1. Dodge distractions. Smart phones can be a big time suck. Avoid texts, calls, and Twitter updates by putting your phone on airplane mode. (I’m doing a pushup. … Can I call you back?)
2. Avoid rush hour. Try going to the gym during off-peak hours to steer clear of crowds and avoid waiting for equipment. Extra points for going midday to stay productive all day long!
3. Know where to go. If you’re unfamiliar with the gym, scope out the scene before the workout. Figure out where all the equipment is so you’re not running in circles looking for the kettlebells.
6. Set a goal. Figure out what you want to do at the gym before arriving. (Arms? Abs? Cardio?) Write down the number of sets or even a specific workout to avoid cutting corners.
7. Stay hydrated. Water doesn’t only hydrate — it can fight fatigue, too. Fill up the water bottle or frequent the fountains to stay energized all workout long.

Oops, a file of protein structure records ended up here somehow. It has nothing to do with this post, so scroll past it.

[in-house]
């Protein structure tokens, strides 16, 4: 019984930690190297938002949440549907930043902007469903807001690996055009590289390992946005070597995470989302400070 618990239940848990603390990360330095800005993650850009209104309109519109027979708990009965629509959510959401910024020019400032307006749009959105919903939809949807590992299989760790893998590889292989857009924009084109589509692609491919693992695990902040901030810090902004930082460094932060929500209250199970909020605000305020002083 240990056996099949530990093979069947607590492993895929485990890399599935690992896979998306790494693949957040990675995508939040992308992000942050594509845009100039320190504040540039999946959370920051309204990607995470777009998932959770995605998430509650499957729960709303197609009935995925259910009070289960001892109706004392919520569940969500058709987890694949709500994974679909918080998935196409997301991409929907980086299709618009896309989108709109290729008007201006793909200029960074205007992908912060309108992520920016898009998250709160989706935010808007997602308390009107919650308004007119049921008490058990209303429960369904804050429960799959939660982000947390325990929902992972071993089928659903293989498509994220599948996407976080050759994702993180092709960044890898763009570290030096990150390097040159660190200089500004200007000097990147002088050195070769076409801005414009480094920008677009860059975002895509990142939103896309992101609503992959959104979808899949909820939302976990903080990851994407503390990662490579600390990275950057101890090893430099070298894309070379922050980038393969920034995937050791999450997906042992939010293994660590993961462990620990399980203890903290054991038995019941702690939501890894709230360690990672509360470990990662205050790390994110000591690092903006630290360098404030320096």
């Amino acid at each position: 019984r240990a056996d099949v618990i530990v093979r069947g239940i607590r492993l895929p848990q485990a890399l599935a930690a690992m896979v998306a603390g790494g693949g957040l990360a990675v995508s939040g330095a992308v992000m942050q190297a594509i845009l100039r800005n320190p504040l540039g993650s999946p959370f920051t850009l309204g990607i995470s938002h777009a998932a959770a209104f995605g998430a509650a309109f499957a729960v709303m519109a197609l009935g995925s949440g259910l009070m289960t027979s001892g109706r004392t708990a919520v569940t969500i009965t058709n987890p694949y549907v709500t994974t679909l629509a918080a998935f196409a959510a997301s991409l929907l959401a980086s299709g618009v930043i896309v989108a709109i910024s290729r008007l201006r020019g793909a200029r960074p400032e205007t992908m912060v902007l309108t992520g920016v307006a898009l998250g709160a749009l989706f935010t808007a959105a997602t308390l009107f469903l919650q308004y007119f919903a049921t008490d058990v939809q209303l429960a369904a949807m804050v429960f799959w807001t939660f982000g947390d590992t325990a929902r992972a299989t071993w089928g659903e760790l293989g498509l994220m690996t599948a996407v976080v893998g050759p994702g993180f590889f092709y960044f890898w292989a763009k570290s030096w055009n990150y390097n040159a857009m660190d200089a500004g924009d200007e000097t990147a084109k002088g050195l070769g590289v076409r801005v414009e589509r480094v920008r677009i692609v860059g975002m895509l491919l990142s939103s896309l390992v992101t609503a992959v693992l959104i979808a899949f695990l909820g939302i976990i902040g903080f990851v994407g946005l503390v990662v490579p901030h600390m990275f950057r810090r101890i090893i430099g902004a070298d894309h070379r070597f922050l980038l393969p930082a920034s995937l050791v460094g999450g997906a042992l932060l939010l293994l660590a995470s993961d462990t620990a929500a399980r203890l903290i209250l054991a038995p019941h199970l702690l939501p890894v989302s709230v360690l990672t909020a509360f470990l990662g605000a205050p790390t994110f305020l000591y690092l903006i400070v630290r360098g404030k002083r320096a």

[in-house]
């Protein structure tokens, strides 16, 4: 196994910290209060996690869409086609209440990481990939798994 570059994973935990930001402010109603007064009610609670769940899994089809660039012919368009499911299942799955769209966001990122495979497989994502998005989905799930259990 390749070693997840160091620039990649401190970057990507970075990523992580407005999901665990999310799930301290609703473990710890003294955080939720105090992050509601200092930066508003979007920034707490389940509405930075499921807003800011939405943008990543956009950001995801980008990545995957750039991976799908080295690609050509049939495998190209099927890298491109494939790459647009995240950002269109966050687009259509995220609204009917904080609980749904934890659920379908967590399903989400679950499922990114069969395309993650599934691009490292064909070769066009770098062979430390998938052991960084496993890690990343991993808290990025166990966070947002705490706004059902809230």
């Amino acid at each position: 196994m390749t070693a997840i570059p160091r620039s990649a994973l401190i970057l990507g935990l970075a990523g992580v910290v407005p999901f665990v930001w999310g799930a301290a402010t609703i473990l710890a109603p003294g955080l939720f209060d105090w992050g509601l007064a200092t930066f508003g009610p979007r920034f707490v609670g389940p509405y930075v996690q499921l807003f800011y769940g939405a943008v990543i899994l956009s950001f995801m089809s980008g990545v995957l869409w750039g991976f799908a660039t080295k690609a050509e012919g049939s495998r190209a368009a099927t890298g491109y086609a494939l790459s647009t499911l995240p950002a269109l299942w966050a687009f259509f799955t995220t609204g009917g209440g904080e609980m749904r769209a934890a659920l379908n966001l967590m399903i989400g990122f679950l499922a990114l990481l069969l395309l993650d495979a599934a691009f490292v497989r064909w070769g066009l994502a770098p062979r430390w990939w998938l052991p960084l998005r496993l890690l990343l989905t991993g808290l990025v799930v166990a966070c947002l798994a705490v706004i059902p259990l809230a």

9. Time your rest. Stay aware of the clock ticking between intervals or sets. That one-minute “rest” could turn into three or four minutes if you’re not conscious of how much time is slipping away.
10. Do supersets. Want to really save time and challenge the body? Do two exercises in a row that focus on the same muscle group (read: superset). Decreasing rest will engage muscles and burn more calories.
12. Take a class. Sign up for a yoga, spinning, or Japanese samurai sword fighting class. That way there’s a definite start and end time, help from an instructor, and accountability. (Thanks, classmates!) There’s no way not to slack off.
14. Choose compound lifts. Kill multiple birds with one stone and work the full body all at once. Compound lifts like deadlifts and squats will give muscles way more bang for their buck.
15. Run intervals. Instead of spending an hour on the treadmill, try running intervals instead. Short bursts of intense running boosts metabolism, builds lean muscle, and burns more fat in less time.
17. Try a personal trainer. To prevent any sort of slacking (we’ve all been there) sign up for a session with a trainer. Science suggests a personal trainer can motivate people to up the intensity at the gym.
Have a go-to move for getting the most of your workout? Share in the comments below or tweet the author @lschwech.
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